Kenya: Survival of the fittest
Campaigning for Kenya’s 9 August national elections officially started at the end of May, but the political news had long been focused on the presidential race between frontrunners William Ruto and Raila Odinga.
The former is the country’s deputy president, who presents himself as a “hustler”; the latter is a former prime minister from a Kenyan political dynasty. As The Africa Report went to press, Odinga was leading in the polls but he was also having the most trouble retaining the loyalties of his allies.
On 5 May Odinga overtook Rutu for the first time in an opinion poll by Tifa Research, with 39% of the vote, compared with Ruto’s 35%. In the poll, 14% of respondents had not decided and 9% were unwilling to say who they would vote for.
The poll came just after the two candidates picked their running mates. Ruto picked Rigathi Gachagua – a businessman and former local government minister on trial for corruption – to run on his Kenya Kwanza ticket, saying Gachagua is a “strong man” who “cares about the common person”. He is MP for Mathira, and Ruto hopes the move will help with the large voter pool in central Kenya. Odinga chose former justice minister Martha Karua for his Azimio La Umoja coalition, hoping to win votes in Mount Kenya and from women. Judicial reform is one of his campaign issues.
Odinga’s choice of Karua alienated his former ally Stephen Kalonzo Musyoka, who has already served as vice-president and rated himself as the best choice – a symptom of disunity in the Odinga camp.
Ruto and Odinga are crisscrossing the country to win over voters with major promises. Ruto talks up support for entrepreneurs and small businesses while Odinga says he will deliver on help for poorer families. Whoever wins, the government’s high debt levels, fighting unemployment and addressing the rising cost of living will be major problems to tackle. The judiciary and the Independent Electoral and Boundaries Commission will be in the spotlight after previous elections were marred by violence and disputes, as voters choose not only the president but members of parliament and county governors.
South Africa is getting ever more serious about renewable energy. It is accepting bids until 11 August for projects to generate 2,600MW of energy from independent power projects. This is the country’s sixth bidding window, with the government planning to sign deals for the fifth window – including an estimated 2,583MW – by September.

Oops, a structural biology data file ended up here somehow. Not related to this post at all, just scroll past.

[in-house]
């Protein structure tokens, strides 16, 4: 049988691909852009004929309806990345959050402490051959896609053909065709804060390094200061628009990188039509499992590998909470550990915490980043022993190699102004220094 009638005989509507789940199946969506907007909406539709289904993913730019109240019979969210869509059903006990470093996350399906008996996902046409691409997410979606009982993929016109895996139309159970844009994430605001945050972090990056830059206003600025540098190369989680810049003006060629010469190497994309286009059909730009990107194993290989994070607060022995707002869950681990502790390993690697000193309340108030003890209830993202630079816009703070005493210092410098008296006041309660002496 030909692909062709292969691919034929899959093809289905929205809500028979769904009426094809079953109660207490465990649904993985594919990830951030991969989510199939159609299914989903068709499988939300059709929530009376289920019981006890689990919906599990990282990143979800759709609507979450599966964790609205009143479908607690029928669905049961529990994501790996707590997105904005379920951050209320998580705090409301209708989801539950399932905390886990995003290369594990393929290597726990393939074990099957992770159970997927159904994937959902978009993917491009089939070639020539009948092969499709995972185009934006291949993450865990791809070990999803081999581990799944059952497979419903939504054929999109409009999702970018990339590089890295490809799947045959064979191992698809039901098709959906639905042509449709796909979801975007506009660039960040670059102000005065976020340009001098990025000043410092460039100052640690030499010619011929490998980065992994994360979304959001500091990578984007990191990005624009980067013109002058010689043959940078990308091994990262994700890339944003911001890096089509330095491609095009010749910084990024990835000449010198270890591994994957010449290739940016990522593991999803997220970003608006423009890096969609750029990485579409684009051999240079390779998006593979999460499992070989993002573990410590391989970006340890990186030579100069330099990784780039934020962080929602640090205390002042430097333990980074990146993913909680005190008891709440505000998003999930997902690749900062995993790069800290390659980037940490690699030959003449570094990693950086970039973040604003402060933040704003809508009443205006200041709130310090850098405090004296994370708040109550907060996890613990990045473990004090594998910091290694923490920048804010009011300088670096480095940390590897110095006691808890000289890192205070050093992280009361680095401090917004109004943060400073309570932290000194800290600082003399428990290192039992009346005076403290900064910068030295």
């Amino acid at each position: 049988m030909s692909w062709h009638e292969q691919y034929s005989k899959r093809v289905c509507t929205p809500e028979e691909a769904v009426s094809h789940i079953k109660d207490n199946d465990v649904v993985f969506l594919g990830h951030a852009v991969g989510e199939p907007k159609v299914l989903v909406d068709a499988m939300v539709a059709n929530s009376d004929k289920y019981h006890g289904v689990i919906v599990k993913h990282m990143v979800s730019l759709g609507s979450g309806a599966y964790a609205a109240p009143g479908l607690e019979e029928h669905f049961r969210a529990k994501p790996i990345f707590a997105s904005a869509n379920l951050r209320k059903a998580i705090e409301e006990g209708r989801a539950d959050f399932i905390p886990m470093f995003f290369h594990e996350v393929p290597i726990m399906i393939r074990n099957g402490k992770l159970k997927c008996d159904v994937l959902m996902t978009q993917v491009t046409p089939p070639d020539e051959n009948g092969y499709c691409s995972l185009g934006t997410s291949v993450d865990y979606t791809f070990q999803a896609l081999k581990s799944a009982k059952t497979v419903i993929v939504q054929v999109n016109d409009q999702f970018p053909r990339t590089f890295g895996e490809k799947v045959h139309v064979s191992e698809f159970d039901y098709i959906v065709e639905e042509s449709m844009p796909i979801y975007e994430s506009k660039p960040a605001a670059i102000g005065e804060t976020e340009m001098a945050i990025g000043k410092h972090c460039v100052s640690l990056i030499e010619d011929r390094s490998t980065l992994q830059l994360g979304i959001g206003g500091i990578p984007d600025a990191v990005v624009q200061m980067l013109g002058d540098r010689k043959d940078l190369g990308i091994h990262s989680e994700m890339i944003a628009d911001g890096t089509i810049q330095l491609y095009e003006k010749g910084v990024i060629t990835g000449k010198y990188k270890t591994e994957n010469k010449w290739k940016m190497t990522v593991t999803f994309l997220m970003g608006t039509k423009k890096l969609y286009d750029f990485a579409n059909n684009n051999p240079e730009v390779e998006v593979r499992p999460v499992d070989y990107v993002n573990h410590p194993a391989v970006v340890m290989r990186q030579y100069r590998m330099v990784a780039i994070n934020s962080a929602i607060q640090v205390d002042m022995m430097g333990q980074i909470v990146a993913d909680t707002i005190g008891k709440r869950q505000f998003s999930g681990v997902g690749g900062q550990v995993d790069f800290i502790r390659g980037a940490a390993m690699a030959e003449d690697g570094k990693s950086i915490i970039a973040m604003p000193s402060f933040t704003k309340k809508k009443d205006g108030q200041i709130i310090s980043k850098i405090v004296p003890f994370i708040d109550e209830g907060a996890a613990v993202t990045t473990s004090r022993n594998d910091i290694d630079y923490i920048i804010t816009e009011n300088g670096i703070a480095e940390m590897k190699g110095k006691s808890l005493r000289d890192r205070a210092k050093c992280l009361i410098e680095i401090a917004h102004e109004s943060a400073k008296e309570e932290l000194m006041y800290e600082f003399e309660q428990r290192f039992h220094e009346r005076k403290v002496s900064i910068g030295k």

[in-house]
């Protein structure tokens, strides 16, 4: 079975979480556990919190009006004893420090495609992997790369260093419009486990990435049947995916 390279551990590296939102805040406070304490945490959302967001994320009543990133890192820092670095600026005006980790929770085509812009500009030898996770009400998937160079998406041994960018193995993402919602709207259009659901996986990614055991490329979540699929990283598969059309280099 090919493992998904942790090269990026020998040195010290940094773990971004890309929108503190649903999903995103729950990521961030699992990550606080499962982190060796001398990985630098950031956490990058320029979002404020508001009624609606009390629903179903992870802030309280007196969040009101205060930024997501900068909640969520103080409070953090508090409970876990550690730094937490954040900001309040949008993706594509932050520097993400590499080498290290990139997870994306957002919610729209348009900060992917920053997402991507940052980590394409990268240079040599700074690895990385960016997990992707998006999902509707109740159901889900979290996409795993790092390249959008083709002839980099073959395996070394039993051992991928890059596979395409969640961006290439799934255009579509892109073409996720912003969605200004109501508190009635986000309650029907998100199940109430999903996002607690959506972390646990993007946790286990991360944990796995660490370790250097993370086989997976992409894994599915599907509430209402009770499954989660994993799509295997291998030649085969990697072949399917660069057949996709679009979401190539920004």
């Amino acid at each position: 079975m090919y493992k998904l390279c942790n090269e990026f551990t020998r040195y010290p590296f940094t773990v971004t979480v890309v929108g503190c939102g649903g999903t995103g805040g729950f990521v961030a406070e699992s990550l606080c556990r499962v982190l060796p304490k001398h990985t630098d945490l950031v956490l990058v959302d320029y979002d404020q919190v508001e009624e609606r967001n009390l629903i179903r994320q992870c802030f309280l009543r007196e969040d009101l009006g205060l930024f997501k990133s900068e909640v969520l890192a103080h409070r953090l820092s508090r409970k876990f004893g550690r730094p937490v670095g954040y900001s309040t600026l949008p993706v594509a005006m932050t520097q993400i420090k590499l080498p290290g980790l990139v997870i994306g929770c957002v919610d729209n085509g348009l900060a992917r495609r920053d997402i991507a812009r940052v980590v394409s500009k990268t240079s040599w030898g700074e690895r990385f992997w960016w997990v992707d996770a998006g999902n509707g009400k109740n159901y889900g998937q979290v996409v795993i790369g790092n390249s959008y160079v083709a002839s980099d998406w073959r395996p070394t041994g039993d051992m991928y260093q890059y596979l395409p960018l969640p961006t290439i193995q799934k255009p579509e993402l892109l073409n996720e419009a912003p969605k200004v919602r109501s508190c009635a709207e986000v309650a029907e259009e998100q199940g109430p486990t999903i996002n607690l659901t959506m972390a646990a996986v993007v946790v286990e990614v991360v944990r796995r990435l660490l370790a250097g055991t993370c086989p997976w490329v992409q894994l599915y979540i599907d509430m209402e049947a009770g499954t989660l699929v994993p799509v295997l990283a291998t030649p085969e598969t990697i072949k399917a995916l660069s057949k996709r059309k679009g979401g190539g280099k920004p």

The former footballer is climbing the ranks of officialdom in the sports world. In August, the Cabo Verdean will become FIFA’s director of member associations for Africa.
Nigerian American Nike Campbell has brought out her second historical novel. Saro is a multigenerational tale of love and suffering set against the backdrops of Lagos, Nigeria, and Freetown, Sierra Leone in the 19th century.
Angola: Lourenço’s delicate balancing act
Angola’s ruling party, the Movimento Popular de Libertação de Angola (MPLA), is likely to be victorious once again in the country’s August elections. It has been in power since Angola gained its independence from Portugal in 1975. President João Lourenço has allowed more political opening than did his predecessor, José Eduardo dos Santos, but analysts say it is unlikely to be enough to give the União Nacional para a Independência Total de Angola (UNITA) and its allies a chance to win the presidency. The opposition is led by Adalberto Costa Júnior, in his first run for the presidency. He hopes to better UNITA’s 2017 performance of 26.7% of the votes.
Angola is emerging from a long period of economic crisis, due to the fall in oil prices and the Covid-19 pandemic, but also embezzlement by members of the political elite under Dos Santos. The war in Ukraine, however, has given the government an economic boost through the recent rise in oil prices.
Lourenço is touting his government’s anti-corruption credentials and the fight against the nepotism that was prevalent under the former government. It has also rolled out painful economic reforms in order to get a bailout from the International Monetary Fund, dialling back the state’s involvement in the economy. The ongoing privatisation programme is a key policy, with the government selling off stakes in companies in key economic sectors. However, the opposition says that MPLA cronies are benefiting from the privatisations – similarly to how oligarchs were strengthened during a similar process in Russia’s history.
Popular protests over the past few years have shown people’s anger and frustration with the MPLA government. Ahead of the vote, Lourenço has been searching for the right combination of authoritarianism and openness to limit the opposition’s ability to operate and yet still show that the ruling party is being reformed. One bone of contention revolves around the choice of the Spanish company Indra to provide electoral services. UNITA says the tender was rigged and that Indra has been sanctioned by the Spanish parliament for tax fraud over previous Angola elections.
Uganda is set to join the elite group of African countries that launched a satellite into space in August. With the support of the Japanese and US aerospace agencies, PearlAfricaSat-1 will be taken to the International Space Station before going into orbit. It will provide weather, soil and water information, and an eye in the sky for the East African crude-oil pipeline.
Eleven humanitarian institutions have united to warn that bad weather, conflict and inflation will lead to a major year-on-year rise in the number of Africans experiencing food insecurity. They predict that 38.3 million Africans will be food insecure in the period from July to August 2022, a rise of 40.2%.